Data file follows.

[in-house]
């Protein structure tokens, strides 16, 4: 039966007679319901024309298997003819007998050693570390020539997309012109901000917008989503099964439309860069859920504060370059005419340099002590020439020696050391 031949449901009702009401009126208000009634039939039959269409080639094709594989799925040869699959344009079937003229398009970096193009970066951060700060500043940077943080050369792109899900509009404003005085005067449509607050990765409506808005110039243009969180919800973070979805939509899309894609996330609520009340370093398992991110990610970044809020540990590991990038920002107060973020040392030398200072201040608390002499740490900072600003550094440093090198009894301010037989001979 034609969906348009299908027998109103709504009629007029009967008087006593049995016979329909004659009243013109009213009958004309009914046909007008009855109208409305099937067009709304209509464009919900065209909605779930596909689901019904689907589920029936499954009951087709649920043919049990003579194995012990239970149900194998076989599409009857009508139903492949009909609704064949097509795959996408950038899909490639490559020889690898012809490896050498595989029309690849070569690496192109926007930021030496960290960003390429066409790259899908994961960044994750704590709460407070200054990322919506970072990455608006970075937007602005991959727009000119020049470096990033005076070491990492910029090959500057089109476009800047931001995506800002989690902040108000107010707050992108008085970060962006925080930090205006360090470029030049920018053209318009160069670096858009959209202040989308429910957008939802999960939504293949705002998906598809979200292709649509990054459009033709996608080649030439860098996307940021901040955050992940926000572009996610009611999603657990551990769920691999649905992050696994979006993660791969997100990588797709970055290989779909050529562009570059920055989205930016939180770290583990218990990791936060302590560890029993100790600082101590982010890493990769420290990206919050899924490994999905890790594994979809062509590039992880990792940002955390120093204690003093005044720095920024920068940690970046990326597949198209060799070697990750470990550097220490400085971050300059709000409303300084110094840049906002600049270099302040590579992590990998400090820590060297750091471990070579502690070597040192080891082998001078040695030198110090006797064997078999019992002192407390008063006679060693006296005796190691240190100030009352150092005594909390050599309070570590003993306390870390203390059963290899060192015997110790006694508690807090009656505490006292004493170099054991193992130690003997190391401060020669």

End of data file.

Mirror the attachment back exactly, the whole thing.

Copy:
[in-house]
């Protein structure tokens, strides 16, 4: 039966007679319901024309298997003819007998050693570390020539997309012109901000917008989503099964439309860069859920504060370059005419340099002590020439020696050391 031949449901009702009401009126208000009634039939039959269409080639094709594989799925040869699959344009079937003229398009970096193009970066951060700060500043940077943080050369792109899900509009404003005085005067449509607050990765409506808005110039243009969180919800973070979805939509899309894609996330609520009340370093398992991110990610970044809020540990590991990038920002107060973020040392030398200072201040608390002499740490900072600003550094440093090198009894301010037989001979 034609969906348009299908027998109103709504009629007029009967008087006593049995016979329909004659009243013109009213009958004309009914046909007008009855109208409305099937067009709304209509464009919900065209909605779930596909689901019904689907589920029936499954009951087709649920043919049990003579194995012990239970149900194998076989599409009857009508139903492949009909609704064949097509795959996408950038899909490639490559020889690898012809490896050498595989029309690849070569690496192109926007930021030496960290960003390429066409790259899908994961960044994750704590709460407070200054990322919506970072990455608006970075937007602005991959727009000119020049470096990033005076070491990492910029090959500057089109476009800047931001995506800002989690902040108000107010707050992108008085970060962006925080930090205006360090470029030049920018053209318009160069670096858009959209202040989308429910957008939802999960939504293949705002998906598809979200292709649509990054459009033709996608080649030439860098996307940021901040955050992940926000572009996610009611999603657990551990769920691999649905992050696994979006993660791969997100990588797709970055290989779909050529562009570059920055989205930016939180770290583990218990990791936060302590560890029993100790600082101590982010890493990769420290990206919050899924490994999905890790594994979809062509590039992880990792940002955390120093204690003093005044720095920024920068940690970046990326597949198209060799070697990750470990550097220490400085971050300059709000409303300084110094840049906002600049270099302040590579992590990998400090820590060297750091471990070579502690070597040192080891082998001078040695030198110090006797064997078999019992002192407390008063006679060693006296005796190691240190100030009352150092005594909390050599309070570590003993306390870390203390059963290899060192015997110790006694508690807090009656505490006292004493170099054991193992130690003997190391401060020669």